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In North Philadelphia, 'The Best And Worst Of The City'


After talking with us at the mosque site, Ahmad Nuruddin gave us a ride to the corner of Broad and Cecil B. Moore streets right in front of the Temple University Bookstore where community activist and yesterday's Barbershop guest Malcolm Kenyatta offered to take us on a walking tour of his North Philly neighborhood.

He had described it as the best and worst of the city. And when we got there, I wondered why. There were plenty of people, lots of shops, a lot going on. So I asked Malcolm why he wanted to meet there.

MALCOLM KENYATTA: Philadelphia is not only a city of neighborhoods. I think Philadelphia in a lot of cases is a city of blocks. We're right now still very close to the university. So you do see, you know, some stores, some shops...

MARTIN: Lots of stores, shops, cleaners...

KENYATTA: ...A Subway, some other things. Now, as we walk...

MARTIN: ...Lots of sandwiches and lots of pizza.

KENYATTA: Yeah. People in Philly like to eat.

MARTIN: Very critical to college life.

KENYATTA: So as we get past 16th Street here in a second, you're going to see it completely change. It's going to keep...

MARTIN: Yeah. I see vacant lots here. I see a lot of the weeds, and I see some boarded up buildings which used to be a dollar store. It's all boarded up, and I see some, you know, bricked up windows.

KENYATTA: And so we are getting - the further we walk down, we're getting further...

MARTIN: Another vacant lot.

KENYATTA: ...And further away from the Temple area...


KENYATTA: And more toward, you know, the long term...

MARTIN: A lot of vacant lots here. There's a three kind of apartment houses that seem really new - or they have new facades anyway...

KENYATTA: Completely new.

MARTIN: ...And right next to them a beauty salon, a Chinese food restaurant takeout spot with the shutters completely down.

KENYATTA: And that is the conundrum that we have to figure out. Philadelphia, I mean - we're hosting the DNC. We just had the pope here - first-world heritage city in North America. So all these great things that are happening but that progress is only hitting people in pockets.

MARTIN: We turned down a narrow side street with a hodgepodge of rundown row houses and ones with signs put up by management companies. A group of kids were playing basketball on a court nearby.

Do you feel that either party is talking about the cities in a specific way - what the cities are for, what the city should do and specific ways to make the cities kind of engines of opportunity or to create opportunity that's more widely shared?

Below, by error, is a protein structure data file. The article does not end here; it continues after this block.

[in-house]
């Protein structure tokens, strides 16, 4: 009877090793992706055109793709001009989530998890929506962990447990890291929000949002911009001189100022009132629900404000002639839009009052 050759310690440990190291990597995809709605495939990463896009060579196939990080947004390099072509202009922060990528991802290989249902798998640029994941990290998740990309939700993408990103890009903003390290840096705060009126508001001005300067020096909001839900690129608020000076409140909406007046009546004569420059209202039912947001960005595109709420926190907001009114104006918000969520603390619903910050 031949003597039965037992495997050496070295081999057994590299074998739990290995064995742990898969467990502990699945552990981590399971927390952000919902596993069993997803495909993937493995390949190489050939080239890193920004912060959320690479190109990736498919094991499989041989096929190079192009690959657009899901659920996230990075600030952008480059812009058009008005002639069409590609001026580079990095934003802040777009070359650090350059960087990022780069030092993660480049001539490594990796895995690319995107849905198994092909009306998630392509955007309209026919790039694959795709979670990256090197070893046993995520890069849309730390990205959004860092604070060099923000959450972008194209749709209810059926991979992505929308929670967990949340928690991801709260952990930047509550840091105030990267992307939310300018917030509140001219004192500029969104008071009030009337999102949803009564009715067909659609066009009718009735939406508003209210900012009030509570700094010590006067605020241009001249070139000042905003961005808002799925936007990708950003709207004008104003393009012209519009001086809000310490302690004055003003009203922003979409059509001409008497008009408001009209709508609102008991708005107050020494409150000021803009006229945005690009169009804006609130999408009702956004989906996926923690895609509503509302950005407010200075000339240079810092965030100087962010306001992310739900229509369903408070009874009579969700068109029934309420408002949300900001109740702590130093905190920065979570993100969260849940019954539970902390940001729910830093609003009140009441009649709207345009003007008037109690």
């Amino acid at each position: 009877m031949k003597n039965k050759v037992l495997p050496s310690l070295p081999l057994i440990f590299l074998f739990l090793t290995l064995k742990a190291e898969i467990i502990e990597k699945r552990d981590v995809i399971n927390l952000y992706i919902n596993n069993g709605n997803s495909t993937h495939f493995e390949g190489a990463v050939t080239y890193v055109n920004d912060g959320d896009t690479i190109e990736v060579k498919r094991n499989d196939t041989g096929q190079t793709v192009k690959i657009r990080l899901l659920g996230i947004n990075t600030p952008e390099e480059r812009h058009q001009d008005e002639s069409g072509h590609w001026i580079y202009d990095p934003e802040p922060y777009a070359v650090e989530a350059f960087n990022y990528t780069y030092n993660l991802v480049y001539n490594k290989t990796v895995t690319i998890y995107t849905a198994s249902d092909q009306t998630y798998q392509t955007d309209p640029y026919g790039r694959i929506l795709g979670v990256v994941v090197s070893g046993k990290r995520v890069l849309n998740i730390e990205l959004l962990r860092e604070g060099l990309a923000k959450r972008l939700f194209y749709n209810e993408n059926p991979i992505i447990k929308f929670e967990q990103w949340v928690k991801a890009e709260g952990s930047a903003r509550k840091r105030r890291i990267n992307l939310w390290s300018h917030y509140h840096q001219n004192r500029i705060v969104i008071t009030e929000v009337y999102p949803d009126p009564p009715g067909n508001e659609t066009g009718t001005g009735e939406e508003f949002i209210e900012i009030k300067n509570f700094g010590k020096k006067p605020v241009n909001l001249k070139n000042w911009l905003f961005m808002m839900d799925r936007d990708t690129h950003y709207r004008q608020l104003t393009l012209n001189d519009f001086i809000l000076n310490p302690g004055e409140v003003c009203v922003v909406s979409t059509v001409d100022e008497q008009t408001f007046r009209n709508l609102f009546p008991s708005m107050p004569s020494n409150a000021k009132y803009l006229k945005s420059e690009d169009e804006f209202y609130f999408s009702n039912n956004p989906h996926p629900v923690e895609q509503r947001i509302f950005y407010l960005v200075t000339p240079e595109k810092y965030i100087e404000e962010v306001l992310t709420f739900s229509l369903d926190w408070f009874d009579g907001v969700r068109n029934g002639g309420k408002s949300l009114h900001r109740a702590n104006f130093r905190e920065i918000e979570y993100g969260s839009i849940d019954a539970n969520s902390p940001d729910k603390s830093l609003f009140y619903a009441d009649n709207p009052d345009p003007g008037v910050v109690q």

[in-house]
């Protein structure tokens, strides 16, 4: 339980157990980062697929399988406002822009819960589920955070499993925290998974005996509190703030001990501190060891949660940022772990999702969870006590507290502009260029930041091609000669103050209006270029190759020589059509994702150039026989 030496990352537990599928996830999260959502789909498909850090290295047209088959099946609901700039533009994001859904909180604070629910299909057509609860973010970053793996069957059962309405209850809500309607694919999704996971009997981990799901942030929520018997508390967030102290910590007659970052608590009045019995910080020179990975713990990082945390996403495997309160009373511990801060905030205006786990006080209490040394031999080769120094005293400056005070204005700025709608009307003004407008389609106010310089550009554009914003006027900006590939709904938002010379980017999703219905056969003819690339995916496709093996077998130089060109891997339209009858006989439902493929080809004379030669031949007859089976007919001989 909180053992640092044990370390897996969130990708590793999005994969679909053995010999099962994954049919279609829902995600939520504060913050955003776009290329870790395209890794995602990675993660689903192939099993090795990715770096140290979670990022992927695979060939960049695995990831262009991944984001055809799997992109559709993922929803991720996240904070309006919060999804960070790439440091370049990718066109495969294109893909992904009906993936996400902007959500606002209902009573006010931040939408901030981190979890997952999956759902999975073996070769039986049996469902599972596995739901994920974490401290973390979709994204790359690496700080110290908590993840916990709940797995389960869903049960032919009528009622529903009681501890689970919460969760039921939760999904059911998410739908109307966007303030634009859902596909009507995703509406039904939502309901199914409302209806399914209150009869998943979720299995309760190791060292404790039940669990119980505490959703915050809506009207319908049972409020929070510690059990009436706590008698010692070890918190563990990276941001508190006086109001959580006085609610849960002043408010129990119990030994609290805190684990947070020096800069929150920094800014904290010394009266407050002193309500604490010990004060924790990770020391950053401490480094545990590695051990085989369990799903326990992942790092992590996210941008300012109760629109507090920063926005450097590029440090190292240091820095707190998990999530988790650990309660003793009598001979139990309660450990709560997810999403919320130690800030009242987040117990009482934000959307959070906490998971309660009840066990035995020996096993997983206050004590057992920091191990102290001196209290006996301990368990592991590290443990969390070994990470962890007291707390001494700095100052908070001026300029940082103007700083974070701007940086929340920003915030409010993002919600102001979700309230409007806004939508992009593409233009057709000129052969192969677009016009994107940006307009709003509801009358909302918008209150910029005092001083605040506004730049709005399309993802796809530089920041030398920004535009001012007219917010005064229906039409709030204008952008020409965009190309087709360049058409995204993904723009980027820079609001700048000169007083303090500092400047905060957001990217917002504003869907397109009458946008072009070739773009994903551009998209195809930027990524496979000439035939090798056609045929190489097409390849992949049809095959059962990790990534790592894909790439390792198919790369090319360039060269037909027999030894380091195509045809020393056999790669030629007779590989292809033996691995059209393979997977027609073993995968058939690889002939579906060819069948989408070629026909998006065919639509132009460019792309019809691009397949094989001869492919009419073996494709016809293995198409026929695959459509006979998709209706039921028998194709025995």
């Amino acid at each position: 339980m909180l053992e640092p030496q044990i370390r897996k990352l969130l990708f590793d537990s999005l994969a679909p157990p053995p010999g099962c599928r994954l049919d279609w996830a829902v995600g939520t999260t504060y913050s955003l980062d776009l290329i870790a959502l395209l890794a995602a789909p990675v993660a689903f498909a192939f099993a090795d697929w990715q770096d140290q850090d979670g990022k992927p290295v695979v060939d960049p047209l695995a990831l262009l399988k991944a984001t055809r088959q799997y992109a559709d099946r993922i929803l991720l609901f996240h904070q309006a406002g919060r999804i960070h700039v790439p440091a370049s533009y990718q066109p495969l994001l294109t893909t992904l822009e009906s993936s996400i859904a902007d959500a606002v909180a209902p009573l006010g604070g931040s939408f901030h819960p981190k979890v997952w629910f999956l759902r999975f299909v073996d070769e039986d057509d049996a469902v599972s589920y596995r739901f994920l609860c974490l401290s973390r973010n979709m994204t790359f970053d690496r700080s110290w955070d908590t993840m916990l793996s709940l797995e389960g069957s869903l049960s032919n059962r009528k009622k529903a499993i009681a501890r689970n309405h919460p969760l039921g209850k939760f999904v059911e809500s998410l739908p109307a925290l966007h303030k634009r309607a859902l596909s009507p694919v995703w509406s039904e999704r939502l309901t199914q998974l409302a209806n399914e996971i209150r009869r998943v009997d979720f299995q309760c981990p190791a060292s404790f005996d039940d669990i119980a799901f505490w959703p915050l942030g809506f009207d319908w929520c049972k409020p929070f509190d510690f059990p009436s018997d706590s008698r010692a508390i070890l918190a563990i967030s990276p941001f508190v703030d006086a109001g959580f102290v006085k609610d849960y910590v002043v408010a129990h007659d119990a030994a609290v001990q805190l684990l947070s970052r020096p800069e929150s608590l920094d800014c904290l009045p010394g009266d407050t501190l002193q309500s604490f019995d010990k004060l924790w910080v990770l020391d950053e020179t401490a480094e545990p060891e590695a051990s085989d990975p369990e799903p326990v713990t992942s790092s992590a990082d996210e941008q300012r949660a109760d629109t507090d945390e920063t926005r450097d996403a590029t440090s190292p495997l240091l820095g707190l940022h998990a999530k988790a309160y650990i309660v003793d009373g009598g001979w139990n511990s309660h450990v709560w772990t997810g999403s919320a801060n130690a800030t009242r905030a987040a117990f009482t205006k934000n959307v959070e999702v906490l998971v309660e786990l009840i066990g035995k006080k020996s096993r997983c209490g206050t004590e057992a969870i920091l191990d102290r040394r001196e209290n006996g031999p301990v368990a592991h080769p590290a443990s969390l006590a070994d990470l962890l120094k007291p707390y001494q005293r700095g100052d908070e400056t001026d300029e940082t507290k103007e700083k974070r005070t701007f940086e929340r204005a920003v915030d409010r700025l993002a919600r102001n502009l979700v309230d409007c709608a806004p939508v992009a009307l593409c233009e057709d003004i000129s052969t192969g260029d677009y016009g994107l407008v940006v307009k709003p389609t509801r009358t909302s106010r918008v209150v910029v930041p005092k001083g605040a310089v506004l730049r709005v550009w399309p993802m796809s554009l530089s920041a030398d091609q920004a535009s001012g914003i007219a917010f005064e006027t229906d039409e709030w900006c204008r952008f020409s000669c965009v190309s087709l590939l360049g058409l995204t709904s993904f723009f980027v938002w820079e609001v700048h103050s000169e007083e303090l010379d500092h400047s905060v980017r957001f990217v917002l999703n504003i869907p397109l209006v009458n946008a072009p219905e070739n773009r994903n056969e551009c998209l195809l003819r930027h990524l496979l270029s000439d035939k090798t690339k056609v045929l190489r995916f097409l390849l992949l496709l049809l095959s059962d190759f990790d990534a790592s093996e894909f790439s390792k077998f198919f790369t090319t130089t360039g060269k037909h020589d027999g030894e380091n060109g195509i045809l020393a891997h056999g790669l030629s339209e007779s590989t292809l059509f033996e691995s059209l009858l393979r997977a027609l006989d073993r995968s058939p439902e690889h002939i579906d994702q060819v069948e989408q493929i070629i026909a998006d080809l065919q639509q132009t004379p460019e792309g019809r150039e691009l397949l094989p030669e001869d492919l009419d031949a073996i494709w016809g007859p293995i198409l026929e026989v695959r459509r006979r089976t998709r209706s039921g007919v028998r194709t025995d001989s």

KENYATTA: No. In terms of a cohesive plan for this is what we're going to do for our American cities, no, I haven't seen that.

MARTIN: And why is that? Why not?

KENYATTA: And we need it. Cities have, A, when you think urban, a lot of times that it becomes code for black (laughter). And when you talk about investment, a lot of times people think that's code for giving these poor, lazy black people something they don't deserve or haven't earned.

And the fact of the matter is there's a moral argument to be made for making sure we have full or close to full employment. There's a moral argument to be made...

MARTIN: A moral argument.

KENYATTA: ...To make sure that we, you know - that people aren't living on the street. But there's also an economic argument. And I think that if we raise the minimum wage, we would almost instantly change some of the people's lives in this area.

MARTIN: With that, we started walking back to the bookstore - tour complete. Just kidding because you know we had to stop at a barbershop. And there were many, so we picked Mecca Unisex Salon run by Henry Collins.

He was doing some very fine straight razor work on a customer when we walked in. But once he set that down, I asked Collins how he feels about his city hosting the Democrats.

HENRY COLLINS: It'll put a spotlight on the city, so hopefully we can be a good host and welcome them in with, like, hospitality, like hotels and restaurants and - you know, they can experience the city of brotherly love.

MARTIN: Are people excited about it? Are they even talking about it here?

COLLINS: Well, they talk about it. They got different views as far as their viewpoint on who they feel should win as far as between Hillary and Trump. And the consensus is they want Hillary to win.

MARTIN: How come?

COLLINS: Because many people in the community feel that Bill stood up more so for the community compared to Bush and all that. So they look at them as one. Like if Hillary get into office, Bill's in the office. And Bill can help guide policy behind the scenes in the bedroom, like, Bill what you think about the NASA security adviser trying to do this? He got experience. Oh, they playing tricks on you. Don't do it. You know, I mean, it's like having two presidents in one, and you get the best of both worlds.

MARTIN: Has politics been a big topic in the shop this year?

COLLINS: It's always a big topic.

MARTIN: What are people talking about today? What's on - what's the topic today?

COLLINS: Today's topic?


COLLINS: There's a big fight this - coming on this weekend. Terence Crawford against a guy named Postol. And they the top guys in the 140 division so they was trying to debate on who's going to win.

MARTIN: In case you missed it, Crawford totally crushed Postol. I guess we still have to wait until November to see who wins the ultimate title - president of the United States. Transcript provided by NPR, Copyright NPR.

Michel Martin is the weekend host of All Things Considered, where she draws on her deep reporting and interviewing experience to dig in to the week's news. Outside the studio, she has also hosted "Michel Martin: Going There," an ambitious live event series in collaboration with Member Stations.

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